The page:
It took an ex-physicist, F.H.C. Crick and a former ornithologist, J.D. Watson, to crack the secret of life and decode the genetic basis of the gene in the year 1953. The trajectory began, with the suggestion of a “possible copying mechanism of the genetic material” at Cold Spring Harbor Laboratory and the display of a complete table showing the genetic code. The true weight was rested upon the functional implications rather than the structural importance of Deoxyribonucleic acid (DNA), the genetic material that has been regarded to be the essential constituent of chromosomes. It is the carrier of a part, if not most of the specificity of chromosomes and therefore the gene itself. However, it was not until this report was published, that it was shown as to how DNA could operate and how it gets self-duplicated exactly before being transmitted to subsequent generations.
Initially, a proposed structure of salt of DNA was basically suggested that gave some clues to this phenomenon, which were also found to be consistent with the X-Ray data generated for its structural confirmation (Wilkins and co-workers). The chemical formula of DNA was predicted to be a long chain; the backbone consisting of a regular alternation of sugar and phosphate groups and each sugar attached to a nitrogenous base (for illustrations; see the report). Two of the speculated bases were adenine [A] and guanine [G] (i.e., purines) and the other two were thymine [T] and cytosine [C] (i.e., pyrimidines). A unit consisting of phosphate, sugar and base is called a nucleotide.
With this report, certain features of this structure surfaced which were found to be of immense biological and functional interest. DNA consists of no single chain, but a pair of chains coiled around a common fibre axis as also suggested by the density and X-ray evidence. The two chains are in turn held together by hydrogen bonds between bases. A pyrimidine always pairs with a purine e.g., (AT) and (CG), and any other kind of pairing is not somehow accepted in this structure. Also the amounts of adenine and thymine are approximately close, whereas, amounts of adenine to guanine (i.e., cross-ratios) may vary from source to source. Although various permutations and combinations of bases are possible in a long chained molecule like that of DNA, a precise sequence of bases defines the so-called “genetic code” carrying valid genetic information.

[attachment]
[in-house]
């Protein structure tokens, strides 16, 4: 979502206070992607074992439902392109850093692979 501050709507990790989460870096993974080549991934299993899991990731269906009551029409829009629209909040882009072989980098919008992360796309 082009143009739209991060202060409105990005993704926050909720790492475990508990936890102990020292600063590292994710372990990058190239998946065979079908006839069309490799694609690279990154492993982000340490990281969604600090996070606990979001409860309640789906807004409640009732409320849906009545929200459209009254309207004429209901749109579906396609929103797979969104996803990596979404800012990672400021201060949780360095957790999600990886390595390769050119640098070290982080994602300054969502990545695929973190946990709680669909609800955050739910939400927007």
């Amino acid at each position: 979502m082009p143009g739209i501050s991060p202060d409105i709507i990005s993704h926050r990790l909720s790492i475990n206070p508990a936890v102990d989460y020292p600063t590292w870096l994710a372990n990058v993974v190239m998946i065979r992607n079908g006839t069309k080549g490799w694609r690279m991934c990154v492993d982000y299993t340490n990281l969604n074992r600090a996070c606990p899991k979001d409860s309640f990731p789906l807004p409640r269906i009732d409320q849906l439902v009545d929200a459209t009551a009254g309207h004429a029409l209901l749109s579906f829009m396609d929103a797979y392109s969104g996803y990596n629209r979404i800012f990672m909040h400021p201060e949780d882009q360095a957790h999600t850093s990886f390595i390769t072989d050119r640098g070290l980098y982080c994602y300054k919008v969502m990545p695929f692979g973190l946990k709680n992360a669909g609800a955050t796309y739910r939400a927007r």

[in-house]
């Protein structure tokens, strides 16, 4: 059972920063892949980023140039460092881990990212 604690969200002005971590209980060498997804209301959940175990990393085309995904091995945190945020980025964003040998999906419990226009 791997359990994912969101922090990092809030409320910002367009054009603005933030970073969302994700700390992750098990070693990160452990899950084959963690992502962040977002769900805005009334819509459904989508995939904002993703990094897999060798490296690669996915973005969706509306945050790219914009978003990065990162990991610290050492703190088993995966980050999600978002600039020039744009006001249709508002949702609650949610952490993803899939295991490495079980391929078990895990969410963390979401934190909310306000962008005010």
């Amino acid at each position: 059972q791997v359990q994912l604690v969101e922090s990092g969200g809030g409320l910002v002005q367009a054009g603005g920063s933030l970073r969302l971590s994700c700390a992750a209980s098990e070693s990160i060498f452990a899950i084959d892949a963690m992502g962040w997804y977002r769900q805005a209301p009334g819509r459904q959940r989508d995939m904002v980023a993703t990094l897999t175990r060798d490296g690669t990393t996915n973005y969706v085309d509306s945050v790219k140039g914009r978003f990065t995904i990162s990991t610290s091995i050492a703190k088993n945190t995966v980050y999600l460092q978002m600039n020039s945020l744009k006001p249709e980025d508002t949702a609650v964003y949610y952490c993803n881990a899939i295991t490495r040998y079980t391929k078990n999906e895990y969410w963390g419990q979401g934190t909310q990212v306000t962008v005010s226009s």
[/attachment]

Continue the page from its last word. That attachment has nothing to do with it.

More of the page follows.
The phosphate-sugar (nucleoside) backbone remains constant and regular. Also one chain is complementary to another. This fact then served as an important clue towards the derivation of the fact that DNA can duplicate itself and the authors put forth the idea that, the DNA structure, in reality, is a pair of templates complementary to each other. The model also explained further the process by which this duplication took place through the unwinding of chains leading to breakage of hydrogen bonds and generation of the partner strand after separation the of two coiled or intertwined chains.
Microscopic data on studies on DNA duplication mechanism finally confirmed that, the coiling and uncoiling occurs during the process of cell division (i.e. mitosis). Also, it was predicted that a polypeptide (protein) pair of chains also winds around the same helical axis and that this conformation might be implicated in the control of coiling/uncoiling of DNA, to hold them in position, or some unknown function. The model also speculated that the pairing mechanism in DNA is comparative to the pairing of homologous chromosomes during reduction division (i.e., meiosis).
Although, the structure for DNA solved some of the long standing problems in biology, this modest effort by Watson and Crick also posed some major questions for future research, pertaining to the actual mechanism of winding/unwinding of DNA and the role of protein with biological relevance to this genetic material. As the double helical structure of DNA unfolded and was understood better, it pointed too the “simple secret of life” which is “complementarity”.